Amy is an academic in the Faculty of Arts and Social Sciences, where they work across the Schools of International Studies and Education and Communication.
Their collaborative study, co-authored with Professor Heidi Norman, Emeritus Professor Andrew Jakubowicz and a majority Aboriginal research team, was published by Aboriginal Studies Press in 2020. 'Does the media fail Aboriginal political aspirations? 45 years of news media reporting of key political moments' is the result of a major investigation of media representations of Aboriginal initiatives for self-determination. They produced the subsequent Black Stories Matter seminar series, and collaborated to create the podcast of the same name with Impact Studios in late 2020.
They are the recipient of the Vice-Chancellor's Research Excellence Scholarship for their PhD research, which focuses on the contest between ideas of self-determination and assimilation in Indigenous bilingual schooling in northern Australia since the 1970s. For an essay on this topic, they were awarded the Northern Territory Literary Award in 2018 in the Essay category. Amy was a 2018 Shopfront Community Research Fellow with UTS.
In 2018, they were awarded a UTS Teaching and Learning Award alongside the teaching team from the Masters of Education (Learning and Leadership).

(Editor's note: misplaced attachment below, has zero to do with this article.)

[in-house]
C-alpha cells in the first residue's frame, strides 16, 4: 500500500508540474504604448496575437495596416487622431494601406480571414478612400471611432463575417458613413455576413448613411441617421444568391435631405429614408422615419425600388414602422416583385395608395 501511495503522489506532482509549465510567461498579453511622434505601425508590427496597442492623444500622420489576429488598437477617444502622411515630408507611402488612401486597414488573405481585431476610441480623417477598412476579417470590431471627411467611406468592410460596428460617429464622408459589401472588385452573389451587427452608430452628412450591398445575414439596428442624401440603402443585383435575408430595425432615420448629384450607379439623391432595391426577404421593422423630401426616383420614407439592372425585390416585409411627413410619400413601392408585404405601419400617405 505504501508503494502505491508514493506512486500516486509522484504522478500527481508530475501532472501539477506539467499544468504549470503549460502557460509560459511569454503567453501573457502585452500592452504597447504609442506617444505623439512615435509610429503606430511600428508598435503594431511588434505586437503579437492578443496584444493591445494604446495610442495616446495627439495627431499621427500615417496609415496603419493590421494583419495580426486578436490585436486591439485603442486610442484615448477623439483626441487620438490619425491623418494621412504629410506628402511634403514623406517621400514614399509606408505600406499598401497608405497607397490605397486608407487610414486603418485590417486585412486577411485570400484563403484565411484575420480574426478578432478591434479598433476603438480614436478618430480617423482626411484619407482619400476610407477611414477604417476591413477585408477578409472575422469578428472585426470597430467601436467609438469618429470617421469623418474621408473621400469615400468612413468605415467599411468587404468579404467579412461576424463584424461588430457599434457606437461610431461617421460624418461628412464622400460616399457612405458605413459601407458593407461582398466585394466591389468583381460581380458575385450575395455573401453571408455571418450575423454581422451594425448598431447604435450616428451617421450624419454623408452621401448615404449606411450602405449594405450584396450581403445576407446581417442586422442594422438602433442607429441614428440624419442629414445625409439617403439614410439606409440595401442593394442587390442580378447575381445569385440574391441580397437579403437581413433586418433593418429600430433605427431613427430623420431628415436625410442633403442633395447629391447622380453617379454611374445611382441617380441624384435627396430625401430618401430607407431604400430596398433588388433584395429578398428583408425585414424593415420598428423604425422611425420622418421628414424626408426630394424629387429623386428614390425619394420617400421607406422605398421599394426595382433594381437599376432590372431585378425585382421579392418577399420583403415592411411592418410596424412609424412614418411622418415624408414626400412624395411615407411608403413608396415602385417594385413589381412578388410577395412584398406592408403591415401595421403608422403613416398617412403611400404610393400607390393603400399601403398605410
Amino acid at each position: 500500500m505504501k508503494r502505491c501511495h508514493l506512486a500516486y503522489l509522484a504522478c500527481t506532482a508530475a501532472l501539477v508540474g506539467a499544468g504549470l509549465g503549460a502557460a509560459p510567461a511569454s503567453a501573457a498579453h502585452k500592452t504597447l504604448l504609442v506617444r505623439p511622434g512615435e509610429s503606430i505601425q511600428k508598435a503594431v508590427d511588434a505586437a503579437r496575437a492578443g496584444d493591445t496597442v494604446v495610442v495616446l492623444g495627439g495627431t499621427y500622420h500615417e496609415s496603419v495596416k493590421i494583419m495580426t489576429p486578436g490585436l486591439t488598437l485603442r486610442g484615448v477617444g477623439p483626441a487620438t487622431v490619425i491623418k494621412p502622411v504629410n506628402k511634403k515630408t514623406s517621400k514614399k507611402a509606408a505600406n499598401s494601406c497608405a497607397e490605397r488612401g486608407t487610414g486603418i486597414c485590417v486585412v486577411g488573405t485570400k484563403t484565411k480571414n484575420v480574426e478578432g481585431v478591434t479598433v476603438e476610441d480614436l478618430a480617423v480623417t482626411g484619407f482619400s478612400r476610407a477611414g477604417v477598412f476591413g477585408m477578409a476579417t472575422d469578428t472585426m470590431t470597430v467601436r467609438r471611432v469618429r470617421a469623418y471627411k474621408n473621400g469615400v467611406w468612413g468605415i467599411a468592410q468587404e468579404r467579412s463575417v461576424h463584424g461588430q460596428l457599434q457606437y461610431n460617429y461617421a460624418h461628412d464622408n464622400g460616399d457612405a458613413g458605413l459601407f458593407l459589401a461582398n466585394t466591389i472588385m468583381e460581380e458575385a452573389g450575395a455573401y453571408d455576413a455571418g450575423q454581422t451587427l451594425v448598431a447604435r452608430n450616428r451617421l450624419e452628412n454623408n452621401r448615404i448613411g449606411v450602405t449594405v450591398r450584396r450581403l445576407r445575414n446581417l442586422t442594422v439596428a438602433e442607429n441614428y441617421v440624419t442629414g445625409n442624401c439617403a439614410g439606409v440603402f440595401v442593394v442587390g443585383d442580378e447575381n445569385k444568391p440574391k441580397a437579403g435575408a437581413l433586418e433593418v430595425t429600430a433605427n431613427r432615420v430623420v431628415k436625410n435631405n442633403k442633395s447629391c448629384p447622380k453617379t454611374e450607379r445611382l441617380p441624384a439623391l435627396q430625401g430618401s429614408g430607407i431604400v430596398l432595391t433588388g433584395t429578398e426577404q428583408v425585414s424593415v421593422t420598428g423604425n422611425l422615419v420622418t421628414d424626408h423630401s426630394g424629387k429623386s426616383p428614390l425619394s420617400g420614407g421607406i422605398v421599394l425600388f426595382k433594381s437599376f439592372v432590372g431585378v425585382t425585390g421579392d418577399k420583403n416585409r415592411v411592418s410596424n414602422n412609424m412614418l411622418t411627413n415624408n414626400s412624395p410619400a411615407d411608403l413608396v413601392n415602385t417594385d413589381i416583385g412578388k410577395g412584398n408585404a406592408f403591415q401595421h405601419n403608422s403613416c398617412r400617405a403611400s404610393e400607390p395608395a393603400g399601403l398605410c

Their research interests include Indigenous studies, critical studies in education, language, and literacy, historical and educational sociology, political economy, policy and political discourses, and gender and sexuality, particularly within late modern Australia. They have also worked on evaluation and learning design for tertiary programs, and as an English language and adult literacy educator, campaigner and advocate.
They have published in both academic and popular press, including Sexualities, History Australia, History of Education Review, Labour History (forthcoming), The Guardian, Crikey, Overland Literary Journal, and The Lifted Brow (as a founding co-editor).